Preservationists Trying to Save Scottsdale's Harkins Camelview 5 Theater from Possible Demolition

Categories: Film and TV, News

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Benjamin Leatherman
The Harkins Camelview 5 theater in Scottsdale.
Scottsdale's Harkins Camelview 5, one of the longest-running movie theaters in Arizona, has been screening indie and art house flicks for a few decades now. And if a group of local historic preservationists, architecture aficionados, and longtime patrons have their way, it will keep doing so for years to come.

News broke earlier this month that the historic cinema, which first opened in 1973 and is situated next door to Scottsdale Fashion Square, might possibly be closed and demolished next year as a part of a proposed expansion of the upscale Camelback Road mall. It's a fate, however, that Valley architecture expert and author Walt Lockley and others are working to prevent.

See also: Endangered Wright House Is Phoenix Architecture Worth Preserving

Lockley's one of thousands of locals and Camelview 5 fans who are attempting to save the iconic art house cinema, which is a part of the Arizona-based Harkins Theatre chain, from possibly getting torn down.

An online petition aimed at preventing its demolition has been launched and currently has more than 2,000 signatures, and a Facebook group called "Save Camelview!" was launched recently by former Valley architect Taz Loomans. Camelview supporters, including the folks behind Modern Phoenix, are also planning to spread awareness of the issue and possibly be in attendance at upcoming meetings of the City of Scottsdale's Development Review Board when the matter comes up for public discussion.

Saving the Camelview theater is worth taking these steps, Lockley says, because it's an important piece of Valley lore that not only has historic status and a great deal of cultural significance, but also unique mid-century architectural elements (like the distinctive mushroom-like canopies out front and Art Deco touches inside) that set it apart from other local theaters.

"It's one of the only theaters of its kind in the entire state of Arizona because of its architecture," Lockley says. "But it's not only an architectural argument that is why Camelview is significant. It's a well-loved, well-used, and very popular theater with a strong identity of its own and one of the [few] theatres in the Arizona that shows exactly its kind of limited release foreign and independent films."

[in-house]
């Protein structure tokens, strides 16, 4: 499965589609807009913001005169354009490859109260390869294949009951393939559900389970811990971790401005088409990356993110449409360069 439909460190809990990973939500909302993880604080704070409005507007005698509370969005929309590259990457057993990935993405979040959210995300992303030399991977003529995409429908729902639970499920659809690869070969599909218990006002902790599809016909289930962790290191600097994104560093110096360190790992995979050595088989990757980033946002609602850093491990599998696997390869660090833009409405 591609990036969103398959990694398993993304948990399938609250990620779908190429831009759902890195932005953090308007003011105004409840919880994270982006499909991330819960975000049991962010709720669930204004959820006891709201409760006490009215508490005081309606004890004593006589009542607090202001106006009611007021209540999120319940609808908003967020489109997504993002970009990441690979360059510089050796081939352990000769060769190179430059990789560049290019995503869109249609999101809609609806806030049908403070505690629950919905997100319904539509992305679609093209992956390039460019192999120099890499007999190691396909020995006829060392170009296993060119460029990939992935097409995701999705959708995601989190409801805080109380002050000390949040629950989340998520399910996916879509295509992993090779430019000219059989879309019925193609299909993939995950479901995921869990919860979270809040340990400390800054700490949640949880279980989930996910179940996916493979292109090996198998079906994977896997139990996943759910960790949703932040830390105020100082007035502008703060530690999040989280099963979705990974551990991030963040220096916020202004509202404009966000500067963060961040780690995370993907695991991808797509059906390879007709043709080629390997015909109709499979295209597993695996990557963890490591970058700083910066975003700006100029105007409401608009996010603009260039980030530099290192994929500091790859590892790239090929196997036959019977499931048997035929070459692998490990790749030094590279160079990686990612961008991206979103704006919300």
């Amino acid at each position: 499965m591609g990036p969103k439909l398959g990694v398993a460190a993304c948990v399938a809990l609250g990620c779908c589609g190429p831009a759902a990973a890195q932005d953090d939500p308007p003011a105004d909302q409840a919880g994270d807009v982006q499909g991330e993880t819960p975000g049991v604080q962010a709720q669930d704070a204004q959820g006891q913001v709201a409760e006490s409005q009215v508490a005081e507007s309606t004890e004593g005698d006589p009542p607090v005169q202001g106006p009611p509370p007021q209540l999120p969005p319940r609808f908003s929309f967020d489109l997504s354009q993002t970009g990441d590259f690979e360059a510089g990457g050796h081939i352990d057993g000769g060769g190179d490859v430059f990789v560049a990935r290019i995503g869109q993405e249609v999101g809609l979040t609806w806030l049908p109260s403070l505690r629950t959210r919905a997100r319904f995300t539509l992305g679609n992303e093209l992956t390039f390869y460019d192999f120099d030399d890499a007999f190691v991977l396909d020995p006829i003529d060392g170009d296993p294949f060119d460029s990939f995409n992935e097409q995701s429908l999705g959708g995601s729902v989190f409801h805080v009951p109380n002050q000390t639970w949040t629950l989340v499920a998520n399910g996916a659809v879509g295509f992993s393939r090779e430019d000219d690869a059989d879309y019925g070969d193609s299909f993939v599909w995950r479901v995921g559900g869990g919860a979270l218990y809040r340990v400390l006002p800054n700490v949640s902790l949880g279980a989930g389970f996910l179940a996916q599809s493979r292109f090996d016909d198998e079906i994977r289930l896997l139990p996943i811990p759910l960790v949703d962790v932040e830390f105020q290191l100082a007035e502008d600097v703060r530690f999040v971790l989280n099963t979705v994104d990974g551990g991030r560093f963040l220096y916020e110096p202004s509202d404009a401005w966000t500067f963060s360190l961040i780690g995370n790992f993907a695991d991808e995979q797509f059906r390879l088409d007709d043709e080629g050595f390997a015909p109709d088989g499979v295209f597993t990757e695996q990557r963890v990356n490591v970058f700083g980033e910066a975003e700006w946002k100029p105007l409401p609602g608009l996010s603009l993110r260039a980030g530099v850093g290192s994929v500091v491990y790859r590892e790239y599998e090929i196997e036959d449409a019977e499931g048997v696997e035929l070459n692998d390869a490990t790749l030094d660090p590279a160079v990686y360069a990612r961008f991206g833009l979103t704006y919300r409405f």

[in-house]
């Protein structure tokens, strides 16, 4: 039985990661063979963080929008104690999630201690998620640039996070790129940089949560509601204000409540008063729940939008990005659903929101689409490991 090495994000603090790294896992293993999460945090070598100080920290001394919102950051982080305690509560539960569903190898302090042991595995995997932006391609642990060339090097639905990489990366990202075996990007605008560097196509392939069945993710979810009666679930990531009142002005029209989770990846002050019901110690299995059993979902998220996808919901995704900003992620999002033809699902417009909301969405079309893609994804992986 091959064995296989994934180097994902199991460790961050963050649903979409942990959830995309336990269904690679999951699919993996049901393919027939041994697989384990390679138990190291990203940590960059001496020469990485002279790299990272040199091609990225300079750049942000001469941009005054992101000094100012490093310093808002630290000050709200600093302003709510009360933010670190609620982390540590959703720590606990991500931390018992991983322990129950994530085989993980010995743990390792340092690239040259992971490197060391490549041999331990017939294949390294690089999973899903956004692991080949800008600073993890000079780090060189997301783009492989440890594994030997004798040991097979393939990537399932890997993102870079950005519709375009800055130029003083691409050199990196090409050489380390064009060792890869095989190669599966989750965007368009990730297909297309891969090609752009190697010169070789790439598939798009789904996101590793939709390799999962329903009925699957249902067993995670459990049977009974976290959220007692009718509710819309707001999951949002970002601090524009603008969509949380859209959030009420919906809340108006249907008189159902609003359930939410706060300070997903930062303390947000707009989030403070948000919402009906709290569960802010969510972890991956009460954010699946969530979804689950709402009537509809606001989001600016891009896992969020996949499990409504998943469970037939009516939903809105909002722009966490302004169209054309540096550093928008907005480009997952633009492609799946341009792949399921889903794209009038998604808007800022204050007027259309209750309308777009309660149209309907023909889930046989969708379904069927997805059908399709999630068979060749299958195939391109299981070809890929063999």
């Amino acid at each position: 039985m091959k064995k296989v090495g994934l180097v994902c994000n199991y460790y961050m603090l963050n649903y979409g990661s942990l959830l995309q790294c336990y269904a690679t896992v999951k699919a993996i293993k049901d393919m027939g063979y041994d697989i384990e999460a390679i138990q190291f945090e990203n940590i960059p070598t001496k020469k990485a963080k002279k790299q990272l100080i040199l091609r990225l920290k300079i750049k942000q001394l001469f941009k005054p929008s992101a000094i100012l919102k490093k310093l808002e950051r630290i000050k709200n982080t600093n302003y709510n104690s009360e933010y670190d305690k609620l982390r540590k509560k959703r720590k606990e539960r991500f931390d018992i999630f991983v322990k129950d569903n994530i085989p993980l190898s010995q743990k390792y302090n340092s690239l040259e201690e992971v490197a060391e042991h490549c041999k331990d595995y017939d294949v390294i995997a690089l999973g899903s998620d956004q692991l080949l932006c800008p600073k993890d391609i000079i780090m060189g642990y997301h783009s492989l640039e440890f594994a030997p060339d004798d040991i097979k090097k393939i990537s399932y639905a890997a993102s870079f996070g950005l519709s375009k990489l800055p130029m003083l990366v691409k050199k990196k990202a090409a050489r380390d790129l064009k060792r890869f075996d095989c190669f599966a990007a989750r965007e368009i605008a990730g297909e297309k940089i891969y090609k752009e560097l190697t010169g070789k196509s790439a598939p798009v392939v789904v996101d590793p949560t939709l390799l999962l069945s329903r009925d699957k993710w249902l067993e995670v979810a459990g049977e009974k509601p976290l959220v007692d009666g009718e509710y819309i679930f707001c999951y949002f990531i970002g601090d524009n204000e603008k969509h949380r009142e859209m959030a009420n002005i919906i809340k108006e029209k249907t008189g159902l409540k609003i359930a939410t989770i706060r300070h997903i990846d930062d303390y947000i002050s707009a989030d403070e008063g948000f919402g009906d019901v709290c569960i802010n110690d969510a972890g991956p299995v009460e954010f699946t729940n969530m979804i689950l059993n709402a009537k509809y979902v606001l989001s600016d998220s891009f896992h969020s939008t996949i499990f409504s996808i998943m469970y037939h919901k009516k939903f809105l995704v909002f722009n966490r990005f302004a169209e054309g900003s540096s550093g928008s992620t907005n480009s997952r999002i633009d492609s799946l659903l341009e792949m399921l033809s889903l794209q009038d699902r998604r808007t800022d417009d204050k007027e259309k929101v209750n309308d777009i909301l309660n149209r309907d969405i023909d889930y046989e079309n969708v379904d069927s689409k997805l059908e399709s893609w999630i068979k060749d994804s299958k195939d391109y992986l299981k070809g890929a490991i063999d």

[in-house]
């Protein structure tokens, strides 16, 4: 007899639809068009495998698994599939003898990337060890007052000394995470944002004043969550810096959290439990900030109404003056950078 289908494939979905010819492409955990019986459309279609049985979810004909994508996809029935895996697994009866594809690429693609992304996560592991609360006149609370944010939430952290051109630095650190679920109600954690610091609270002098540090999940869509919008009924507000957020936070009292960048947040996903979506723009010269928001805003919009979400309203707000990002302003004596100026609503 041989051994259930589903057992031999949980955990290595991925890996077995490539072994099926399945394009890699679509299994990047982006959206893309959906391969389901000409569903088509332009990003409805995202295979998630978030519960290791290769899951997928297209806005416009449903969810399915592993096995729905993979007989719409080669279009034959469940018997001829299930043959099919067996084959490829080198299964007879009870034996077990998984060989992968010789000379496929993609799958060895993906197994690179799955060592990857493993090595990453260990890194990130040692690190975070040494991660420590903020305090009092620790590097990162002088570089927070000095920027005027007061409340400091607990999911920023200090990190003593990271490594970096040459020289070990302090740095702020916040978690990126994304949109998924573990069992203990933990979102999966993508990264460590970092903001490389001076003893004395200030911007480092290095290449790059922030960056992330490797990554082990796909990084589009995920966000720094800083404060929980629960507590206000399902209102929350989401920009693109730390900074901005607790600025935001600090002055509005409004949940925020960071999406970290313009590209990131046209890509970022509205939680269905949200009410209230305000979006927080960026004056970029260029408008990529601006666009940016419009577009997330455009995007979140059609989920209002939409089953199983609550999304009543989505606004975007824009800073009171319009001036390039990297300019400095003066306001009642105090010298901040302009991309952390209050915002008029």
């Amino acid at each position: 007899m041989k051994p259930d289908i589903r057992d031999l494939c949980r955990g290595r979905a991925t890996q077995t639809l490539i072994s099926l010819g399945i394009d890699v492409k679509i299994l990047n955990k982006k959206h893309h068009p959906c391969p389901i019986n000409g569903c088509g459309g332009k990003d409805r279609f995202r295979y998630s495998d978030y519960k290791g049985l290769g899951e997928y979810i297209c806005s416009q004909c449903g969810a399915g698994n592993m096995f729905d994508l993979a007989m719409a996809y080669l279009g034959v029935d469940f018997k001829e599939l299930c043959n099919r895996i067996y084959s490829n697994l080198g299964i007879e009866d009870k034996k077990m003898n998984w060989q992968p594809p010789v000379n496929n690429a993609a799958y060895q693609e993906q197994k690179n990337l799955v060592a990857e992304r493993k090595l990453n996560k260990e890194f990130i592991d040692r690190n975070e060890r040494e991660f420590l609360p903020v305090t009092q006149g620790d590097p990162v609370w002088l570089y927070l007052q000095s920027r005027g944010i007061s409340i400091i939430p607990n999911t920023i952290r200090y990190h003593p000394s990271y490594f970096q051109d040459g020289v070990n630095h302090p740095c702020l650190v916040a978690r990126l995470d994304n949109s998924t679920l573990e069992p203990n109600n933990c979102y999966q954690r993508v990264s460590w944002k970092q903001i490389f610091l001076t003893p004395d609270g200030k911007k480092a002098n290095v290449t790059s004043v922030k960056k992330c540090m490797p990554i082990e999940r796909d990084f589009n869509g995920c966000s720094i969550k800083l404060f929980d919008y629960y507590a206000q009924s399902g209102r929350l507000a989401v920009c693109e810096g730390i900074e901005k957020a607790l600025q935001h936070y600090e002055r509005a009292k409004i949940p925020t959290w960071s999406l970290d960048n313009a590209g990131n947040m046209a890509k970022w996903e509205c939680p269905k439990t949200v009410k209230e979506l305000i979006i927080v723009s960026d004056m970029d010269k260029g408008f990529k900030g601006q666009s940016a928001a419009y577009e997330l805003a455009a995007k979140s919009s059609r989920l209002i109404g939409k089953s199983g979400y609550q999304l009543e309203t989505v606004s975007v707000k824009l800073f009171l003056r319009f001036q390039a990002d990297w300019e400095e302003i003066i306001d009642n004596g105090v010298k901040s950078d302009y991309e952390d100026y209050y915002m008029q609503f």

Location Info

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Harkins Camelview 5

7001 E. Highland Ave., Scottsdale, AZ

Category: Film

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188 comments
Chase Todd
Chase Todd

Apparently not. If it were so popular it would be profitable (or at least break even) and therefore not in danger. If we saved every business (and despite what you may think, it is a business above other things) that had a nostalgic value then we would still have the first saloon opened with hitching posts and all. It caters to a niche which in many cases can be a good thing, but not in this particular case.

Donna Reiner
Donna Reiner

Harkins did not demolish the Cine Capri. He did not own the building.

John Celaya
John Celaya

If there is another "theater" that shows worthwhile NON MAINSTREAM independent films in Phoenix-tell me. This is all this pathetic city has.

Kaytee Fournier
Kaytee Fournier

No, it's NOT worth people's private funds to save!!!! We got enough trashy ass movie theaters that charge too much... do we really, really need another?????? NOPE!

Chase Todd
Chase Todd

Of all the people that have said save it; I wonder how many have been in the last 5 years ... 10 years.

Brandon Weiss
Brandon Weiss

The concept is better than the building. Rebuild it but still only play indie films.

Artie Woo
Artie Woo

As long as they tear it down and put in another lame ass theater that only plays crappy corporate Hollywood movies... Who needs a original theater that plays movies that you would never be able to see anywhere else? Im being totally Sarcastic by the way

Tha FilthyRich
Tha FilthyRich

Yes. Save it. Tear down Fashion Square and remodel it.

Gregg Paul
Gregg Paul

He'll NO, Built in 73, not an historic building. Art house theaters are worth saving. See movie here al the time. But let the market decide and if you are so concerned open a art house movie theater.

Carrie Regan
Carrie Regan

YES! was there last night... It must be saved!

Abel Baker
Abel Baker

Yeah, let's tear it down for more retail space. Idiots. Think of how cool the once crown jewel of Phoenix movie theatres, the Cine Capri, would be now with all the great stuff that has been added to the Biltmore if it hadn't been torn down!

Anthony Hagen
Anthony Hagen

Harkins demolished the original Cine Capri so whats stopping them from demolishing Camelview?

Laura Linger
Laura Linger

Yes. Come on, Arizona...we're better than this. What will go in its place? Another Smashburger?

Jason Kelley
Jason Kelley

Amazing architecture, and great movies you can't see anywhere else. Keep it!

jonstone98
jonstone98

@Gregg Paul It's not the market deciding if the owner of the land simply thinks a parking lot is a better, more profitable utility of that space.  Suggesting patrons shld open their own movie theater is a really helpful and useful piece of advice.

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